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Old 04-13-2011, 10:57 AM   #21
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One comment by one of the people appearing on the program was that anyone even thinking about retiring in their fifties should have their head examined. My. I do not agree.
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That advice makes sense for people who haven't saved and planned for retirement (early or otherwise). What choice do they have?
Given the typical financial acumen (and achievements) of the target audience for these commercials shows, I think they're getting great advice.

I'd prefer that they continue working to bolster the Social Security system rather than become another client of the social-services system.

Besides, if anyone could ER then we ERs would never be able to enjoy running errands on a weekday morning...
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Old 04-13-2011, 04:21 PM   #22
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Not knowing your age (I'm 63) I did live in those times in basically a "mill town", brought up by parents that did not believe in higher education. Heck, my mother didn't even make it through HS. Their parents (all four) emmigrated to this country, and did not complete anything more than a primary education. That's why (as a family), "higher education" was at a much lower level than I would think most on this board experienced in their lives.

The "good jobs" were in the smokestack industries where you could raise a family with just a basic education and HS was the norm. College was the rare exception for parents, at least in our neighborhood, at our "social level".

If you were lucky, the jobs were there, but you often broke your back doing it (you wor*ed with your hands - not your mind) and always worried about the wolf at the door - e.g. company layoffs, union strikes, getting hurt on the job (FIL worked in the blast furnace area) and in most cases where you were not fortunate to have a "mill job", working in employment that just let you scrape by. Just because I was a child of the 50's and a teen of the 60's did not mean an automatic "good life", especially if you want to talk about the surrounding "climate" of social unrest along with grave impact upon your personal life - e.g. my father/FIL were WWII draftees; I was the same for Nam.

I'm sure I'm extrapolating the entire life I remember, based upon your question but you have to remember that your going back in time also includes the entire "environment" of that time.

Being a chld of that era, I certainly would not want to re-live my time there (other than my marriage to DW, in '69 when I returned from Nam).

Just my opinion, based upon my personal "history" of those times.

Sure - it's tough to look at today's "over qualified" young folks who hold j*bs that do not suit their education (and even question if they/their parents should have spent the money), but at least they have the basic tools to hopefully get by in an everchanging global society. Something that was not apparent back when I grew up.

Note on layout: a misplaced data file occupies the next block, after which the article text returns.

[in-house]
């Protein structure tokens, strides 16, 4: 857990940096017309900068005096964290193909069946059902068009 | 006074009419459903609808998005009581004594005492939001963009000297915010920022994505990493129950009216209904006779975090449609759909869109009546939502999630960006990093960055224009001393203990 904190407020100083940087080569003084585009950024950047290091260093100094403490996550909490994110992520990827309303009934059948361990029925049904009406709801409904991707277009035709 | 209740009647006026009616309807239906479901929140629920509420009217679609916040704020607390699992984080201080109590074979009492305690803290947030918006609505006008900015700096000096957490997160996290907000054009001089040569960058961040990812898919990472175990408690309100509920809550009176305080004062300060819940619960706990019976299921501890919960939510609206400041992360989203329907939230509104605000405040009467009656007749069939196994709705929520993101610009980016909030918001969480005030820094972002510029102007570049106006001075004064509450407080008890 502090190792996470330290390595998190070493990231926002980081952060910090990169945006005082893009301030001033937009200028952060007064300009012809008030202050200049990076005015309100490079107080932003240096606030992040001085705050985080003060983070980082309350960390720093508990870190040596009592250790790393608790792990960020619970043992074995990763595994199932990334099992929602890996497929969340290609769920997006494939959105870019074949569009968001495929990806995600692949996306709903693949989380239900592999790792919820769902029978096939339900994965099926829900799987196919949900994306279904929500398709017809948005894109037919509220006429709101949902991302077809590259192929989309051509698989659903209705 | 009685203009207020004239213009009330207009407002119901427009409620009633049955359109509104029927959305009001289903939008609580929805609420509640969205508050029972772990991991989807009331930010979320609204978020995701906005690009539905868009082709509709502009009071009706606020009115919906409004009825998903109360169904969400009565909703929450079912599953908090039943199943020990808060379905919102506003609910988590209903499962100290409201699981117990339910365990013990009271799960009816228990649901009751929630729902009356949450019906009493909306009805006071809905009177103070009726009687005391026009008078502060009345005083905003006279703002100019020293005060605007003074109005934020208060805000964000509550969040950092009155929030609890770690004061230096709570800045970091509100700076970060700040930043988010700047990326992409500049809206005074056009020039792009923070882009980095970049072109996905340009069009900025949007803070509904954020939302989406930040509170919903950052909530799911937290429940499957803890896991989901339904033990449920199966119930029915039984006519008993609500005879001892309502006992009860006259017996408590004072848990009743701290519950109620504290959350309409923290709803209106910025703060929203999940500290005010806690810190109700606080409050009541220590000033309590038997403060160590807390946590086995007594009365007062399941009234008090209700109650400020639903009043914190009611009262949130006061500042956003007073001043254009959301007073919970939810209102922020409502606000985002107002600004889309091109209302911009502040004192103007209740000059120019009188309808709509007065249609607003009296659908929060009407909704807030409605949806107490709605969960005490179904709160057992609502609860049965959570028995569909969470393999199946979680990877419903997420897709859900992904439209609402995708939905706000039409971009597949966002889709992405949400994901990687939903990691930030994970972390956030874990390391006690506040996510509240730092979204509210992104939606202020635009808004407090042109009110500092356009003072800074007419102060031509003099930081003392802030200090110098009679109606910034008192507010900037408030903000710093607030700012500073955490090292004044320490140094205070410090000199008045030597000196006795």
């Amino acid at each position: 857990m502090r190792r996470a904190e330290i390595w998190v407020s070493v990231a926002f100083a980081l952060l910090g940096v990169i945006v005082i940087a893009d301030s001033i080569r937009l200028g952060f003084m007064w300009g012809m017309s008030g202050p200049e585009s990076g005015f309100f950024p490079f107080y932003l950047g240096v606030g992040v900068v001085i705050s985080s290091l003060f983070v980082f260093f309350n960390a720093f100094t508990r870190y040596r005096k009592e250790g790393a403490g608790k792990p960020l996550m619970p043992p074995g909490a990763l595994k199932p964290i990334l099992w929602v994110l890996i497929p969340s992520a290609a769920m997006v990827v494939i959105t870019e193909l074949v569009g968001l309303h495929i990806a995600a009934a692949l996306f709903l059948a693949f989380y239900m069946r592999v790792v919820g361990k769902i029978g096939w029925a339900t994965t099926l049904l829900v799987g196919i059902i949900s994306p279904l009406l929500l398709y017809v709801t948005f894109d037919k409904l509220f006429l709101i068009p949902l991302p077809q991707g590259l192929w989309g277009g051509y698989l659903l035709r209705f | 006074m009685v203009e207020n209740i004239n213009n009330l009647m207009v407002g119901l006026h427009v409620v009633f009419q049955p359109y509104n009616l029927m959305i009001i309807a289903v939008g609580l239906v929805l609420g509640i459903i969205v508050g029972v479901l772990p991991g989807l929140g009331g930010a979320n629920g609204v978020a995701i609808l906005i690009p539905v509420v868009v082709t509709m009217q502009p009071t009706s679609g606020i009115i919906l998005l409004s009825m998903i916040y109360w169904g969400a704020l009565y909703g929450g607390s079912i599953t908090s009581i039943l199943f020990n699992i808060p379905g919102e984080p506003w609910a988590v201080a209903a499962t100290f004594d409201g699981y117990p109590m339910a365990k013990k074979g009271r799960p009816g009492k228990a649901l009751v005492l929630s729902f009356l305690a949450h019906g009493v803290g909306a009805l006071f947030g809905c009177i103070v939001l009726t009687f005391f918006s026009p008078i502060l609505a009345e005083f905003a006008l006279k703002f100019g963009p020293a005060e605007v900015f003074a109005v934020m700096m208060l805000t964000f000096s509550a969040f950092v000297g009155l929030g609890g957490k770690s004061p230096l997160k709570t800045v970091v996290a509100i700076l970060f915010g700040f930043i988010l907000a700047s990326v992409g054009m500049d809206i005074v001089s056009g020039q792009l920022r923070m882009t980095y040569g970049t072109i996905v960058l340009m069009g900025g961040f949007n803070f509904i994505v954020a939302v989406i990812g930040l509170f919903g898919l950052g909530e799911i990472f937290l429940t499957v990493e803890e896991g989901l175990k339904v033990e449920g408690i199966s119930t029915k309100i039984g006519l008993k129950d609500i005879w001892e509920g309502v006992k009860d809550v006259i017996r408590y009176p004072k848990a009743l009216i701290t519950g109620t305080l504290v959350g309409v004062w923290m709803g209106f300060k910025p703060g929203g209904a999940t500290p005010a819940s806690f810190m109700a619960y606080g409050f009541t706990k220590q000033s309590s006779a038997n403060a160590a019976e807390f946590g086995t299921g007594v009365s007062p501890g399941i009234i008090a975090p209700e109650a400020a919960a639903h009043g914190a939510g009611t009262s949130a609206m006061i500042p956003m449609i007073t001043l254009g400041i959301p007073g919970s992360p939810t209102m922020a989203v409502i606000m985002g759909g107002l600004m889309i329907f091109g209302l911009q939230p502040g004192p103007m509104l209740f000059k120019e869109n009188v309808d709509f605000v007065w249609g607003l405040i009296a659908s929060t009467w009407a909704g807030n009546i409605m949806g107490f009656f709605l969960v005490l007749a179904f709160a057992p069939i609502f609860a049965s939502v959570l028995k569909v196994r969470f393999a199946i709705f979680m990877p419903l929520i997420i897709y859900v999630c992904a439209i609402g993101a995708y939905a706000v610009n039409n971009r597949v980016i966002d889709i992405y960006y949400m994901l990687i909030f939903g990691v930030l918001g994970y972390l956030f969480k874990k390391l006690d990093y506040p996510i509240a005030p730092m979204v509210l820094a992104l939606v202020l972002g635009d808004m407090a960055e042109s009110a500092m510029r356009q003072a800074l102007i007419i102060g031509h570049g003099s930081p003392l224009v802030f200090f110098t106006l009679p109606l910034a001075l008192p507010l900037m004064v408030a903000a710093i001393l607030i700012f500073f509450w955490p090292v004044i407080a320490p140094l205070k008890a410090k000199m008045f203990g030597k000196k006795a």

Heck, I still remember "made in Japan" products as trash. As a child, I would take apart toy cars that my parents bought me as gifts. Guess what I found? That the metal on the inside of the toy had Japanese characters and pictures of soup (yes, they "recycled" old soup cans into toys). How times have changed.

We're not in Kansas anymore, Dorthy ...

BTW, sorry to take it OT, but I did want to comment on the statement given...
Nicely done.
This could go on for ever but I would like to add just one or two things.
Investments...what's an investment.
Work 30+ years hoping for a meager company pension...then guess what, the company goes bankrupt. You get nothing (bond holders get theirs 1st). It happened more than once.
Many that I know worked to 65, retired and died one or two years later. Some industrial related, others just worn out.
I had better stop now about the "good old days".
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Old 04-13-2011, 04:55 PM   #23
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I would love to live in my parents era where good high school was all you need to make a decent living instead of current time when kids with college degrees are flipping burgers.
I am not persuaded there was ever such an era. In my experience, education past high school has long been regarded as the key to the good life in the US. My father, from a farming family, went to college for one year before money ran out in the great depression. My mother, from a dirt poor background in southern Indiana, managed to finish business school. My parents made sure that my sister and I had first class college educations.
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Old 04-13-2011, 05:40 PM   #24
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I was quite amazed that, given a choice of ~1000 channels on my service, there seemed to be nothing to watch!

...